The U.S. government is denying accusations that James Foley’s family was threatened with retaliation if they paid the ransom ISIS requested to secure the American journalist’s freedom.
On September 11 James Foley’s mother, Diane, told CNN”s Anderson Cooper that she was “embarrassed and appalled” by the way the Obama administration handled “her son’s case.” She said, “I think our efforts to get Jim freed were an annoyance” to the government and securing his freedom “didn’t seem to be in the (U.S.) strategic interest, if you will.”
Diane also said U.S. officials told her family “not to go to the media.” She said the family was also told “many times” that raising ransom was “illegal” and could lead to “prosecution.”
DW.de reports that Secretary of State John Kerry was “really taken aback” by Diane’s statements. Kerry said he was “totally unaware and would not condone” threatening statements towards the Foley family from anyone in the State Department.
Kerry’s spokeswoman Marie Harf said the State Department tried “to help the family understand what our laws are about” as regards “paying ransom to terrorists.” She added: “This department would never, and did not ever intend to, nor do we think we ever did anything that we would consider threatening.”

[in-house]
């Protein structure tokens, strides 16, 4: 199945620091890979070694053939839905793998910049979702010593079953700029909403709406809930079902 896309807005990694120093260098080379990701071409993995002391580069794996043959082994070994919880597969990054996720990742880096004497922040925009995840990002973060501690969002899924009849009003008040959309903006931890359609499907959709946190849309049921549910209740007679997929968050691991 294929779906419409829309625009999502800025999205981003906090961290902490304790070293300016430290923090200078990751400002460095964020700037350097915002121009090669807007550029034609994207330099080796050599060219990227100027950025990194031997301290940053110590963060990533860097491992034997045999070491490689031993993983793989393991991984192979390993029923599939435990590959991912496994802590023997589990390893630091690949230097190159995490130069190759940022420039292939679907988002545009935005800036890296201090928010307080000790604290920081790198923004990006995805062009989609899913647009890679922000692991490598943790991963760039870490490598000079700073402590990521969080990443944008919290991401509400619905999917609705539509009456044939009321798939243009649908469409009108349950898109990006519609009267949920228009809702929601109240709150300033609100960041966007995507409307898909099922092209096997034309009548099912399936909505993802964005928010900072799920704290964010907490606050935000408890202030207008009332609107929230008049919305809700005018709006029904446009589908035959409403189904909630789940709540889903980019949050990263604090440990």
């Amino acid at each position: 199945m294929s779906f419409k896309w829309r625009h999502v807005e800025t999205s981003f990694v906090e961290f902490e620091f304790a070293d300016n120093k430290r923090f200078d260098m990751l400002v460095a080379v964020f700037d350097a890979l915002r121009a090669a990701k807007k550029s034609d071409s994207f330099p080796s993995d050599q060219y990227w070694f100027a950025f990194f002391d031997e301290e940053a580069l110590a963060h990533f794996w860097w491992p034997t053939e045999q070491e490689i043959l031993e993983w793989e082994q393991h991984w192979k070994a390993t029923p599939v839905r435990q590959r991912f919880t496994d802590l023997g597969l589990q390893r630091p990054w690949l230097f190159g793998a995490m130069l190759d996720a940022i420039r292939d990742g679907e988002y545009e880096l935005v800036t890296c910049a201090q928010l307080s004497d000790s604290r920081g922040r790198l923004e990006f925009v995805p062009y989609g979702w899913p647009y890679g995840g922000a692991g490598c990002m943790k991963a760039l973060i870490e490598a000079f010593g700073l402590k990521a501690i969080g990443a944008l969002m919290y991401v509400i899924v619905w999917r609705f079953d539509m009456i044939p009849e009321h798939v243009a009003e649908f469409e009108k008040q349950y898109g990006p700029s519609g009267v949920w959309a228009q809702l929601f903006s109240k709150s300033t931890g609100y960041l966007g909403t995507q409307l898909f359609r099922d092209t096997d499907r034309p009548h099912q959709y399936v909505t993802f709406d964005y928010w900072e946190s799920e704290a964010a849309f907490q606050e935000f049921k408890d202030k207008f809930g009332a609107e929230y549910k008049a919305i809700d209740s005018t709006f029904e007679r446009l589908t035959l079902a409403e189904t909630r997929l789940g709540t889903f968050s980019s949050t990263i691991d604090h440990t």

On September 12, White House spokesman Josh Earnest responded by saying the administration had stayed “in regular touch with the Foley family” throughout the crisis leading up to James’ beheading. According to AFP, Earnest said President Obama had availed himself of “every tool at [his] disposal” to secure Foley’s freedom.
He said questions “about whether the Foleys would have been prosecuted had they attempted to pay a ransom” should be directed to the Justice Department.
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